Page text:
Introduction and General Theory of Lyotropic Liquid Crystals

Part of the NATO ASI Series book series (NSSB, volume 290)


Amphilic molecules incorporate two antagonistic chemical functions. One part of the molecule is very soluble in water (hydrophilic) and another part is very soluble in an organic solvent (hydrophobic). Due to these opposite effects the molecules in solution aggregate spontaneously into objects of very different size and shape, among which one principally observes spheres, cylinders and twodimensional objects (membranes). Many of the phases observed in a typical phase diagram are liquid crystals. For example, the lamellar phase, which consists of a stack of membranes with a long range order in the direction perpendicular to the plane, is a smectic A phase. At first these phases appeared relatively uninteresting, but now they have been extensively studied and they exhibit extremely interesting and peculiar behavior. In certain cases, close to a transition toward nematic or hexagonal phases, the lamellar phase cannot be described as a stack of flat membranes but exhibits many defects that can be observed experimentally.In principle, the lyotropic nature of the phase allows the repeating distance d between the membranes to vary. In many systems this variation remains small (typically ranging from 30 to 60 Å), however in certain cases it is possible to prepare lamellar phases with extremely large repeating distances (up to several 1000 Å). These systems are especially interesting because, as we will see, they permit us to study the interactions between membranes over a wide range of conditions. They are also a unique example of a colloidal smectic A phase.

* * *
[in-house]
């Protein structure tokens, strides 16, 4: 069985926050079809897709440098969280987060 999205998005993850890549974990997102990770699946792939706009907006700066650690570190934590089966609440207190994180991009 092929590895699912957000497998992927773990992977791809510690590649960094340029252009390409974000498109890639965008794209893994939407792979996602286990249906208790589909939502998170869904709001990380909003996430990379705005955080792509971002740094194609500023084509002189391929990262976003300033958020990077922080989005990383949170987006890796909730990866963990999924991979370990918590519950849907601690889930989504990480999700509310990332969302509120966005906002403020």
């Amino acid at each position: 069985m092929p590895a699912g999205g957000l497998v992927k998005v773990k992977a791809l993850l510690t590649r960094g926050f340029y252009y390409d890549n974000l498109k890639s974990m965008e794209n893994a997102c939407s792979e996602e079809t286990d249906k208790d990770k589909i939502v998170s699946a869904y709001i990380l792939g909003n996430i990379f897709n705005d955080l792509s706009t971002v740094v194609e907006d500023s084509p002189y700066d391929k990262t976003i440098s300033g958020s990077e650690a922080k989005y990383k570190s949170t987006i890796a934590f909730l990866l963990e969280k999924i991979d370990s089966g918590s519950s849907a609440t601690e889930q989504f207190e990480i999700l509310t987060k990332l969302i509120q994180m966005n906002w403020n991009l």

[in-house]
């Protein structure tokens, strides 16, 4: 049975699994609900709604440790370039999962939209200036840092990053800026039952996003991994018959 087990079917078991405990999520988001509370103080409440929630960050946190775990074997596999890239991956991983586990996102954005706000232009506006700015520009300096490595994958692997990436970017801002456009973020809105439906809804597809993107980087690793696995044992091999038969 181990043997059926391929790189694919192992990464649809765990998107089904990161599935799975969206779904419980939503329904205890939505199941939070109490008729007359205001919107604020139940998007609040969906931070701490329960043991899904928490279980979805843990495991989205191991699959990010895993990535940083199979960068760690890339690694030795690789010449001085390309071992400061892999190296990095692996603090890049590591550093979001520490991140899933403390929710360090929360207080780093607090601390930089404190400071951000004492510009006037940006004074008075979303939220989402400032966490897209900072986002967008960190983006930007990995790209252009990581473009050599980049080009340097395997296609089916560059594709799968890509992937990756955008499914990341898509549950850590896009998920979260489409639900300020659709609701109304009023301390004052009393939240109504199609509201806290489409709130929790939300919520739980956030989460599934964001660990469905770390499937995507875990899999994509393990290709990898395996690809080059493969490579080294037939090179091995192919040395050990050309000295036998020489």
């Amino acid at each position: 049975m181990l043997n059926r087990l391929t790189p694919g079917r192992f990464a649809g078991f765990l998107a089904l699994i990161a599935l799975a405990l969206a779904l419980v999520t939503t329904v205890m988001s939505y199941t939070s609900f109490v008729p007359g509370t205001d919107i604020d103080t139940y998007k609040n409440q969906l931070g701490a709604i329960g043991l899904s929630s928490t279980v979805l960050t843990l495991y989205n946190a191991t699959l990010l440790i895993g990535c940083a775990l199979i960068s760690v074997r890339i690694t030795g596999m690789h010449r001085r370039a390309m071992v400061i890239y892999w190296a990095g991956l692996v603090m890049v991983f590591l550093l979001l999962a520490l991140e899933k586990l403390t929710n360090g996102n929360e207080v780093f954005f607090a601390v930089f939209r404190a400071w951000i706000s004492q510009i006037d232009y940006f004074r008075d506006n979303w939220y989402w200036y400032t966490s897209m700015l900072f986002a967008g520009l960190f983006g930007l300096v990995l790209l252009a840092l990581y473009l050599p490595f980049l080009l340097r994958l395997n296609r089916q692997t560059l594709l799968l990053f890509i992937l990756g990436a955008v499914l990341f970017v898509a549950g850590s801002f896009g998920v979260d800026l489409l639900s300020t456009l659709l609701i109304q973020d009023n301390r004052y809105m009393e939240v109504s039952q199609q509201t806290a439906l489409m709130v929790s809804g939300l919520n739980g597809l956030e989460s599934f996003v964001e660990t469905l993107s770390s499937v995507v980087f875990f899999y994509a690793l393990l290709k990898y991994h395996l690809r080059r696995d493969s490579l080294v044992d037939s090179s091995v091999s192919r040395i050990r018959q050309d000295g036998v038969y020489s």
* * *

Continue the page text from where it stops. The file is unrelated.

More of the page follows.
Elastic Constant Thermal Fluctuation Lamellar Phasis Small Angle Scattering Concentration Fluctuation 
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Copyright information

© Springer Science+Business Media New York 1992

Authors and Affiliations

  • D. Roux
    • 1
  1. 1.Centre de Recherche Paul PascalPessacFrance

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